^
Keep Houston Press Free
4

More Troubling Accusations Against Houston Humane Society Director

Would you adopt a used kitten from this man?
Would you adopt a used kitten from this man?
Courtesy of a former humane society employee

An animal cruelty investigator for the Houston Humane Society has quit after accusing the shelter's director of denying jobs to black applicants, spewing racist epithets, bullying coworkers and being an all-around jerk.

Joe Guerra, who is also a retired deputy constable, filed his complaint in December, claiming that shelter director Edward Perez causes "the employees to work in fear, and uses his power of authority to intimidate and retaliate against Houston Humane Society employees."

Guerra told the Houston Press he was assigned to a different supervisor about a month after he filed the complaint. An attorney for the HHS declined comment; neither Perez nor Executive Director Sherry Ferguson responded to requests for comment.

In Guerra's eight-page complaint that he also posted on Facebook, Guerra claims that Perez referred to female employees as "lazy bitches," and that he had problems with one employee who was "fucking [a] 'nigger.'"

I Support
  • Local
  • Community
  • Journalism
  • logo

Support the independent voice of Houston and help keep the future of Houston Press free.

Guerra also told the Press, "He's made other racial comments, about how he doesn't like servicing black people's dogs because they don't ever want to pay — but he doesn't use the word 'black people'; he used the N-word."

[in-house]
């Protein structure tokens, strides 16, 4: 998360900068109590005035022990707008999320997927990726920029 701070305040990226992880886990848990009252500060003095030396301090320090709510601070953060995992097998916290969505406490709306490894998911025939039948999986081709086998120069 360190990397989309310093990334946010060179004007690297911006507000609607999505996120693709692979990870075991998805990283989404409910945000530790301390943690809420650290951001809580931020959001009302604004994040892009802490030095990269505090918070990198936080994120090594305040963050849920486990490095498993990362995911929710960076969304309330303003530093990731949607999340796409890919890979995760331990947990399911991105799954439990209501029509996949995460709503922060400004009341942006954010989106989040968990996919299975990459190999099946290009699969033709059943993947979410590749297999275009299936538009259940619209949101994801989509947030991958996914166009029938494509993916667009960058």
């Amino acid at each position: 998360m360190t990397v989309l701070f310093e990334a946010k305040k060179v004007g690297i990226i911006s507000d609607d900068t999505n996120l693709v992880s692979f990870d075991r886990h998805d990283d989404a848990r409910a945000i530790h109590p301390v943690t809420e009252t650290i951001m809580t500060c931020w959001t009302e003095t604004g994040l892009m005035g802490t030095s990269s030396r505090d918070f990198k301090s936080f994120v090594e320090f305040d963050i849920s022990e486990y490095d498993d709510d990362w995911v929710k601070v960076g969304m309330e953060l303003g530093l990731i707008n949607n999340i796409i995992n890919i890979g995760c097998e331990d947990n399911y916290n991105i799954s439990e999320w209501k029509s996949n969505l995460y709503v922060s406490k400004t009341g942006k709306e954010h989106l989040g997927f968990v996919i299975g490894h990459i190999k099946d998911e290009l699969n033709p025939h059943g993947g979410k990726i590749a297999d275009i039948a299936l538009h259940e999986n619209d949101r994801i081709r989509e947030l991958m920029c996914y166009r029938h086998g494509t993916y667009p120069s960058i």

It's not the first time an employee has complained about Perez. In a 2009 lawsuit filed by two female employees, Perez was accused of "unwelcome and unwanted touching," and intimidating other female employees. (In an especially icky allegation, that suit also claimed that Perez proclaimed before a Girl Scouts tour of the shelter "that he liked them 'young.'") The women claimed they notified Ferguson and other supervisors, who ignored the claims, and actually fired one of the employees who complained.

Perez denied the allegations, and the case was settled after mediation.

But other female employees told the Press in 2009 that they were sexually harassed by Perez; some women claimed that Perez pressured them into joining him for long "lunch hours" at various strip clubs. The women said they were scared of Perez, a large man who was a reserve deputy constable until a few years ago, and who was often armed. Because that's what you want in an animal shelter director — a big dude with a gun.

Keep the Houston Press Free... Since we started the Houston Press, it has been defined as the free, independent voice of Houston, and we would like to keep it that way. Offering our readers free access to incisive coverage of local news, food and culture. Producing stories on everything from political scandals to the hottest new bands, with gutsy reporting, stylish writing, and staffers who've won everything from the Society of Professional Journalists' Sigma Delta Chi feature-writing award to the Casey Medal for Meritorious Journalism. But with local journalism's existence under siege and advertising revenue setbacks having a larger impact, it is important now more than ever for us to rally support behind funding our local journalism. You can help by participating in our "I Support" membership program, allowing us to keep covering Houston with no paywalls.

We use cookies to collect and analyze information on site performance and usage, and to enhance and customize content and advertisements. By clicking 'X' or continuing to use the site, you agree to allow cookies to be placed. To find out more, visit our cookies policy and our privacy policy.

 

Join the Press community and help support independent local journalism in Houston.

 

Join the Press community and help support independent local journalism in Houston.